18Acquisition and Extinction The strength of a CR grows with conditioning.Extinction refers to the diminishing of a conditioned response. If the US (food) stops appearing with the CS (bell), the CR decreases.No animation.
19Spontaneous Recovery [Return of the CR] After a CR (salivation) has been conditioned and then extinguished:following a rest period, presenting the tone alone might lead to a spontaneous recovery (a return of the conditioned response despite a lack of further conditioning).if the CS (tone) is again presented repeatedly without the US, the CR becomes extinct again.No animation.Instructor: one implication of spontaneous recovery is that a behavior therapist may think that a phobic reaction has been extinguished, by repeatedly presenting the phobic stimulus without anything bad happening. However, after a rest from treatment, the phobic reaction can return. One solution is counterconditioning in order to build a new association.
20Generalization and Discrimination Please notice the narrow, psychological definition . Ivan Pavlov conditioned dogs to drool at bells of a certain pitch; slightly different pitches did not trigger drooling.Ivan Pavlov conditioned dogs to drool when rubbed; they then also drooled when scratched.Generalization: the tendency to have conditioned responses triggered by related stimuli.Discrimination: the learned ability to only respond to a specific stimuli, preventing generalization.Click to show generalization and then discrimination sequences.There are possible evolutionary values for each of these aspects of conditioning.Generalization: if a leopard roars and then bites you, it might help you survive if you avoid other large cats who roar, and maybe the ones who growl too. Abused children have been found to generally fear any angry face.You also can apply your associations to related situations. If you get hurt by a Colt 45, watch out for ALL gunsDiscrimination: if hearing your mother’s voice comes right before getting fed, it might help you to survive if you recognize and distinguish your mother’s voice from among a group of people. Therapy can help anxious people stop having fears triggered by safe stimuli.You learn to react only when it’s appropriate. For example you fear guns, but not someone pointing a finger at you, and you don’t develop an aversion to ALL food.MORE stuff makes you drool.LESS stuff makes you drool.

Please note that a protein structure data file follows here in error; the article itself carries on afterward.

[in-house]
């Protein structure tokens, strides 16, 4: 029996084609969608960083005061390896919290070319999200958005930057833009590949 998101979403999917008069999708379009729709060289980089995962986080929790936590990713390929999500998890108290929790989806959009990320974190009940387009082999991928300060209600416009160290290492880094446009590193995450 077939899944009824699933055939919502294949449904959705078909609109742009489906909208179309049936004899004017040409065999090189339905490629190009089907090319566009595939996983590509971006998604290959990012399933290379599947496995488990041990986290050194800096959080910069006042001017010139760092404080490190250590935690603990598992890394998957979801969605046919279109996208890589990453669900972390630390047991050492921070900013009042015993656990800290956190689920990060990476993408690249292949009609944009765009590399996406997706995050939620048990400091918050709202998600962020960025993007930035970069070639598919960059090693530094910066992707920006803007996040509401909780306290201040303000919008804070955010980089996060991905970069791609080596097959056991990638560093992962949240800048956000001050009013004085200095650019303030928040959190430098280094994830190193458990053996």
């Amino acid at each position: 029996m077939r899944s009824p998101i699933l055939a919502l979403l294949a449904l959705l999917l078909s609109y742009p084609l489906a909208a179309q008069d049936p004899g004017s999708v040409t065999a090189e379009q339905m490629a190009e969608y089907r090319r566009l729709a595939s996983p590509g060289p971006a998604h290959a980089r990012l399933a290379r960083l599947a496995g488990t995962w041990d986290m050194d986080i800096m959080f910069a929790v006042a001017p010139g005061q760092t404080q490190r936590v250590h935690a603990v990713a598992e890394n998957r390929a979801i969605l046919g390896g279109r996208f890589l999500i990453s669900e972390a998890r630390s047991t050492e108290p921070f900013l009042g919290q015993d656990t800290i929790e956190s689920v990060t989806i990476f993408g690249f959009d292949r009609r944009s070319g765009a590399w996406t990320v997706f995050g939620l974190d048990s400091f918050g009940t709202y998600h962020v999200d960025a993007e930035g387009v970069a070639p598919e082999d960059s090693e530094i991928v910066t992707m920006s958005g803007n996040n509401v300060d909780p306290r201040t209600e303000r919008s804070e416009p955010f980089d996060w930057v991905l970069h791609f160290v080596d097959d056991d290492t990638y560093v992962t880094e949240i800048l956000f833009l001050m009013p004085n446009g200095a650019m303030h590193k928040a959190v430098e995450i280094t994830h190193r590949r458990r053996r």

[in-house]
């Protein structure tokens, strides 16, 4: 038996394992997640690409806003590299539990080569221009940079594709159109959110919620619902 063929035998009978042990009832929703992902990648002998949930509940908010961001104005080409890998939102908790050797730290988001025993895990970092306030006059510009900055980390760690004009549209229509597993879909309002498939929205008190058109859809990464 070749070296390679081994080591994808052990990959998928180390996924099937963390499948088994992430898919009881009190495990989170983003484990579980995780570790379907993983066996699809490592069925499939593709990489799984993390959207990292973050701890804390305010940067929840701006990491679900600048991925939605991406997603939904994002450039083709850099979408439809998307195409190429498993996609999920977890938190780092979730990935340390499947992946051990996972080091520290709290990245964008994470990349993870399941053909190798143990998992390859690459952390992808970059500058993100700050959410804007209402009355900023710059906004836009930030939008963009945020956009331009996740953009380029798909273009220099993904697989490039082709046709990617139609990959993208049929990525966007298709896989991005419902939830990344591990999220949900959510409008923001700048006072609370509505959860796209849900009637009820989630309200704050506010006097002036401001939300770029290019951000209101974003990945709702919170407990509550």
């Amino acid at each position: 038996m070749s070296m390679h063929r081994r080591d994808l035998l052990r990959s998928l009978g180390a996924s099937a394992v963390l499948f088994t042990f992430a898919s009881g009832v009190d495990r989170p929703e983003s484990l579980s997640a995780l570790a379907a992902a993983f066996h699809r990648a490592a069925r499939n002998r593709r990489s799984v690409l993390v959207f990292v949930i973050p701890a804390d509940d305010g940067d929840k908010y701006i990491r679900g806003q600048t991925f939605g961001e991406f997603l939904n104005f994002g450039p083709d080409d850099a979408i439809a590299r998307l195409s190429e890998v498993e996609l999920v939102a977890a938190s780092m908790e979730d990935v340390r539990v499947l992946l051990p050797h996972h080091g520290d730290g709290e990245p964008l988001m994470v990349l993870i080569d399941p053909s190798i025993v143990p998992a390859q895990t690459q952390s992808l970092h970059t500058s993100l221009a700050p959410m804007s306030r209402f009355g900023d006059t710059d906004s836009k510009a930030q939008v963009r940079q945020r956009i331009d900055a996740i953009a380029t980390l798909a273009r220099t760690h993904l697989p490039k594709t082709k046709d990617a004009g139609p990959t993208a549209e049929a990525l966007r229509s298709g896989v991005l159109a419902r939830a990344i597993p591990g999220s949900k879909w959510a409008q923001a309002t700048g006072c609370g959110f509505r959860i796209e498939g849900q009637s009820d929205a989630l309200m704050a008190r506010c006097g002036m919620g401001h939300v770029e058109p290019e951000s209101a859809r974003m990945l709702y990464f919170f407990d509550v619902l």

21Ivan Pavlov’s Legacy Insights about conditioning in general It occurs in all creatures.It is related to biological drives and responses.Insights about scienceLearning can be studied objectively, by quantifying actions and isolating elements of behavior.Insights from specific applicationsSubstance abuse involves conditioned triggers, and these triggers (certain places, events) can be avoided or associated with new responses.Ivan Pavlov’s LegacyNo animation.A different application of classical conditioning might include working with phobias... not just creating them, but eliminating them.Exposure to a conditioned stimulus (such as a store where panic attacks have occurred) without the UR (the panic attack) can extinguish phobias. However, to prevent spontaneous recovery, counterconditioning must occur (associating the store with a relaxed state).
22John B. Watson and Classical Conditioning: Playing with Fear 9-month-old Little Albert was not afraid of rats.John B. Watson and Rosalie Rayner then clanged a steel bar every time a rat was presented to Albert.Albert acquired a fear of rats, and generalized this fear to other soft and furry things.Watson prided himself in his ability to shape people’s emotions. He later went into advertising.Click to reveal bullets.A different application of classical conditioning would include working with phobias; not just creating them, but eliminating them.Exposure to a conditioned stimulus (such as a store where panic attacks have occurred) without UR (the panic attack) can extinguish phobias, but to prevent spontaneous recovery, counterconditioning must occur (associating the store with a relaxed state).